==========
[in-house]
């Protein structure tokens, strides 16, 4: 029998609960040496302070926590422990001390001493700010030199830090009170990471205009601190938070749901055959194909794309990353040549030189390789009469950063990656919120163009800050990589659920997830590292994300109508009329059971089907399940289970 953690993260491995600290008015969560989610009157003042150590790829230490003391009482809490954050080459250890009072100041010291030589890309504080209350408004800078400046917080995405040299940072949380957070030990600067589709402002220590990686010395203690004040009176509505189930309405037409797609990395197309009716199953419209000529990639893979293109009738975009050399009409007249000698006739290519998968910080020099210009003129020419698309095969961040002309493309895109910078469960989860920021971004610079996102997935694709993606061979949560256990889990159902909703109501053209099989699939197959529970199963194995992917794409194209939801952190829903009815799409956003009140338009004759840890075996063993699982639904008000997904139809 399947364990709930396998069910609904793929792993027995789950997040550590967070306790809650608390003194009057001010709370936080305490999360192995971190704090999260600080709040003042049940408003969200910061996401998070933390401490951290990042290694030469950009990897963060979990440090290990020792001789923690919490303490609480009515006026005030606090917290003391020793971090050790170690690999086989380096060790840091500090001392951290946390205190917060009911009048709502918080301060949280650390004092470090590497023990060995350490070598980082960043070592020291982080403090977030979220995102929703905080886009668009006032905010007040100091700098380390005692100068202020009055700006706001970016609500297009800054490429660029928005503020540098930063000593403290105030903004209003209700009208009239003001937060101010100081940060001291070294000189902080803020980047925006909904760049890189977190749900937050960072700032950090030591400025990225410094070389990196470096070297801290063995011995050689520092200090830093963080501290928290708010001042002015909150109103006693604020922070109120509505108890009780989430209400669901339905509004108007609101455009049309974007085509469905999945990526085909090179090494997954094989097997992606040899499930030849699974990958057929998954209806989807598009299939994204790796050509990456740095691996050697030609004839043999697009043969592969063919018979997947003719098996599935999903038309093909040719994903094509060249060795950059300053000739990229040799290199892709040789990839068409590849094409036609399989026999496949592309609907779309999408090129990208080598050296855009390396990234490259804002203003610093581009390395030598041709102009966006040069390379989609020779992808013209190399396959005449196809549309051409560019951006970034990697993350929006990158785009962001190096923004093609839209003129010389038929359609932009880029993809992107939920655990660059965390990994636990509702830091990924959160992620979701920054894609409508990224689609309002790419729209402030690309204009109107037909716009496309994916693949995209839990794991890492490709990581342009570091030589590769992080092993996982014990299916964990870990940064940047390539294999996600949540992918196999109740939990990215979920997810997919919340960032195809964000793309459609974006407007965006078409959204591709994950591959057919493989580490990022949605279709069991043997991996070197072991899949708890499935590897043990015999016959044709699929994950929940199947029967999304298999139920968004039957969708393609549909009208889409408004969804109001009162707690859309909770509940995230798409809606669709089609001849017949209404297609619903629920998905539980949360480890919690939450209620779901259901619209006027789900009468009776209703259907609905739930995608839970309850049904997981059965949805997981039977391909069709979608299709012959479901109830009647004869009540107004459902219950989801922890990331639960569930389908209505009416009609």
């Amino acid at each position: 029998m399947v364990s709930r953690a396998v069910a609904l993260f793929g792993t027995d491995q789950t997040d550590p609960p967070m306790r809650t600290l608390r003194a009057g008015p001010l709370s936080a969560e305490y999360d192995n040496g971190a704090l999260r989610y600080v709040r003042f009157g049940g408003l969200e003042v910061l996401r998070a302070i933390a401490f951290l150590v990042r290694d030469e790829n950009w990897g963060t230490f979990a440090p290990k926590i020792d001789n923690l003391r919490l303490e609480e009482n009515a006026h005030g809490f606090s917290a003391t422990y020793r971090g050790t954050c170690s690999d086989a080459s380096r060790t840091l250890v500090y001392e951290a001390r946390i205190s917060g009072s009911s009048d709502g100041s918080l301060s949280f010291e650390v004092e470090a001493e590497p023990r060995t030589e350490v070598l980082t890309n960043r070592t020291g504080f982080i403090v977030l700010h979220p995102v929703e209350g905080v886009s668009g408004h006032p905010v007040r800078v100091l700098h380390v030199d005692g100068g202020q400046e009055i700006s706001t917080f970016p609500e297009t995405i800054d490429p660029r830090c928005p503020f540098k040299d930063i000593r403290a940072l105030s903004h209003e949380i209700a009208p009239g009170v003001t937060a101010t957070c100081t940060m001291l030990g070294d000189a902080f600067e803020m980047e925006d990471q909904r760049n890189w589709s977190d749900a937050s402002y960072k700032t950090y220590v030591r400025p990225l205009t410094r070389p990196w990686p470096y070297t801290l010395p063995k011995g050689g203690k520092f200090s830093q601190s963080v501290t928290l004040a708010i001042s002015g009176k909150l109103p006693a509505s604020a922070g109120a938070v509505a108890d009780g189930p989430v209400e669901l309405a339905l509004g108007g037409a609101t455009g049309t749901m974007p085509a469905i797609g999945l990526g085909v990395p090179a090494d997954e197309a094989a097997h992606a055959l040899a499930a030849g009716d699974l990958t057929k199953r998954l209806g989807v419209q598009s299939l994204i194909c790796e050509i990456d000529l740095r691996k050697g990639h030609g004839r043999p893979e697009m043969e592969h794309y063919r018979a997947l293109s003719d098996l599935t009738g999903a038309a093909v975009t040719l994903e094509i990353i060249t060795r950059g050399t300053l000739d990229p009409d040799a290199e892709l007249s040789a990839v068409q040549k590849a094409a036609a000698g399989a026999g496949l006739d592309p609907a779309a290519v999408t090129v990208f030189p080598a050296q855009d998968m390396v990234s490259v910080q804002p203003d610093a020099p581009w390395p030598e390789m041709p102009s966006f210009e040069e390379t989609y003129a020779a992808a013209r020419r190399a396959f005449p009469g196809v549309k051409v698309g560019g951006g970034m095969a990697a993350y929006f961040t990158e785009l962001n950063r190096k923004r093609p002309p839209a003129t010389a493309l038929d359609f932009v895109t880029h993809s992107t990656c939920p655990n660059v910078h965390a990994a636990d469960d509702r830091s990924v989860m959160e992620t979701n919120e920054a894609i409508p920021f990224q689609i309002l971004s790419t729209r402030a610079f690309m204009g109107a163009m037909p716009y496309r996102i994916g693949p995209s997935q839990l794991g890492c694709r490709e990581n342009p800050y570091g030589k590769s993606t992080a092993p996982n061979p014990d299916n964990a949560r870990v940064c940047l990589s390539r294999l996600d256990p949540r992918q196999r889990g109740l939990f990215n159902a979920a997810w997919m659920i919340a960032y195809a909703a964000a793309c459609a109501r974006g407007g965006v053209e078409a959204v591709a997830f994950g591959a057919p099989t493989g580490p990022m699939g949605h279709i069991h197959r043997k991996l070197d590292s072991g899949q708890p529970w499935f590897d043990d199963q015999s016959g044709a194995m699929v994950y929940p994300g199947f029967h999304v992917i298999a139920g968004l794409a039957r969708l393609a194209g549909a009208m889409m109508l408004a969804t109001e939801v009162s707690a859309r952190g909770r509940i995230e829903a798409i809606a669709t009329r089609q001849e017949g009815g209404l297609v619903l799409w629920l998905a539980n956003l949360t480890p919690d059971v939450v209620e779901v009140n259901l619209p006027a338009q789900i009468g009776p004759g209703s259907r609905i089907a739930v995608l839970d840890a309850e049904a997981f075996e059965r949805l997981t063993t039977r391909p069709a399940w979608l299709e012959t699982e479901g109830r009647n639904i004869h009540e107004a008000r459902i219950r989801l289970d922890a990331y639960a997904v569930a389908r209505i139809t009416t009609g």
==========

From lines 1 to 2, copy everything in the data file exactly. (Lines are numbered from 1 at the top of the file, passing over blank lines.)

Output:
[in-house]
């Protein structure tokens, strides 16, 4: 029998609960040496302070926590422990001390001493700010030199830090009170990471205009601190938070749901055959194909794309990353040549030189390789009469950063990656919120163009800050990589659920997830590292994300109508009329059971089907399940289970 953690993260491995600290008015969560989610009157003042150590790829230490003391009482809490954050080459250890009072100041010291030589890309504080209350408004800078400046917080995405040299940072949380957070030990600067589709402002220590990686010395203690004040009176509505189930309405037409797609990395197309009716199953419209000529990639893979293109009738975009050399009409007249000698006739290519998968910080020099210009003129020419698309095969961040002309493309895109910078469960989860920021971004610079996102997935694709993606061979949560256990889990159902909703109501053209099989699939197959529970199963194995992917794409194209939801952190829903009815799409956003009140338009004759840890075996063993699982639904008000997904139809 399947364990709930396998069910609904793929792993027995789950997040550590967070306790809650608390003194009057001010709370936080305490999360192995971190704090999260600080709040003042049940408003969200910061996401998070933390401490951290990042290694030469950009990897963060979990440090290990020792001789923690919490303490609480009515006026005030606090917290003391020793971090050790170690690999086989380096060790840091500090001392951290946390205190917060009911009048709502918080301060949280650390004092470090590497023990060995350490070598980082960043070592020291982080403090977030979220995102929703905080886009668009006032905010007040100091700098380390005692100068202020009055700006706001970016609500297009800054490429660029928005503020540098930063000593403290105030903004209003209700009208009239003001937060101010100081940060001291070294000189902080803020980047925006909904760049890189977190749900937050960072700032950090030591400025990225410094070389990196470096070297801290063995011995050689520092200090830093963080501290928290708010001042002015909150109103006693604020922070109120509505108890009780989430209400669901339905509004108007609101455009049309974007085509469905999945990526085909090179090494997954094989097997992606040899499930030849699974990958057929998954209806989807598009299939994204790796050509990456740095691996050697030609004839043999697009043969592969063919018979997947003719098996599935999903038309093909040719994903094509060249060795950059300053000739990229040799290199892709040789990839068409590849094409036609399989026999496949592309609907779309999408090129990208080598050296855009390396990234490259804002203003610093581009390395030598041709102009966006040069390379989609020779992808013209190399396959005449196809549309051409560019951006970034990697993350929006990158785009962001190096923004093609839209003129010389038929359609932009880029993809992107939920655990660059965390990994636990509702830091990924959160992620979701920054894609409508990224689609309002790419729209402030690309204009109107037909716009496309994916693949995209839990794991890492490709990581342009570091030589590769992080092993996982014990299916964990870990940064940047390539294999996600949540992918196999109740939990990215979920997810997919919340960032195809964000793309459609974006407007965006078409959204591709994950591959057919493989580490990022949605279709069991043997991996070197072991899949708890499935590897043990015999016959044709699929994950929940199947029967999304298999139920968004039957969708393609549909009208889409408004969804109001009162707690859309909770509940995230798409809606669709089609001849017949209404297609619903629920998905539980949360480890919690939450209620779901259901619209006027789900009468009776209703259907609905739930995608839970309850049904997981059965949805997981039977391909069709979608299709012959479901109830009647004869009540107004459902219950989801922890990331639960569930389908209505009416009609």